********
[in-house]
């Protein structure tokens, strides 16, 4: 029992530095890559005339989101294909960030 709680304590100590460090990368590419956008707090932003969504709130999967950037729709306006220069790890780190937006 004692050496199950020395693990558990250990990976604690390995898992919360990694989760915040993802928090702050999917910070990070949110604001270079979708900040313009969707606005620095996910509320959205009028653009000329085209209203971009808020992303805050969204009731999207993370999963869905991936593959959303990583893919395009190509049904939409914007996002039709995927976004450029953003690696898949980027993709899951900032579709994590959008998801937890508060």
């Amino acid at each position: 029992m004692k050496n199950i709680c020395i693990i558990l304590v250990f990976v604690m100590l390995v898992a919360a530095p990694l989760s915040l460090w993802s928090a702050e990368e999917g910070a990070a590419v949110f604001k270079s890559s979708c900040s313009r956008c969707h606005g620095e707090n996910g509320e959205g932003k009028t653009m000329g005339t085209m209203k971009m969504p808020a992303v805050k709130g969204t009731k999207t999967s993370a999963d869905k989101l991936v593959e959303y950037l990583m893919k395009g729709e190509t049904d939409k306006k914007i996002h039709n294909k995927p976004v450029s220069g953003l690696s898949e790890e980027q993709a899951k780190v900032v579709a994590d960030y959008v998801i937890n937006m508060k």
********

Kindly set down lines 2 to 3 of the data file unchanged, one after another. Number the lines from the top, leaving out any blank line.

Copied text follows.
């Protein structure tokens, strides 16, 4: 029992530095890559005339989101294909960030 709680304590100590460090990368590419956008707090932003969504709130999967950037729709306006220069790890780190937006 004692050496199950020395693990558990250990990976604690390995898992919360990694989760915040993802928090702050999917910070990070949110604001270079979708900040313009969707606005620095996910509320959205009028653009000329085209209203971009808020992303805050969204009731999207993370999963869905991936593959959303990583893919395009190509049904939409914007996002039709995927976004450029953003690696898949980027993709899951900032579709994590959008998801937890508060």
């Amino acid at each position: 029992m004692k050496n199950i709680c020395i693990i558990l304590v250990f990976v604690m100590l390995v898992a919360a530095p990694l989760s915040l460090w993802s928090a702050e990368e999917g910070a990070a590419v949110f604001k270079s890559s979708c900040s313009r956008c969707h606005g620095e707090n996910g509320e959205g932003k009028t653009m000329g005339t085209m209203k971009m969504p808020a992303v805050k709130g969204t009731k999207t999967s993370a999963d869905k989101l991936v593959e959303y950037l990583m893919k395009g729709e190509t049904d939409k306006k914007i996002h039709n294909k995927p976004v450029s220069g953003l690696s898949e790890e980027q993709a899951k780190v900032v579709a994590d960030y959008v998801i937890n937006m508060k």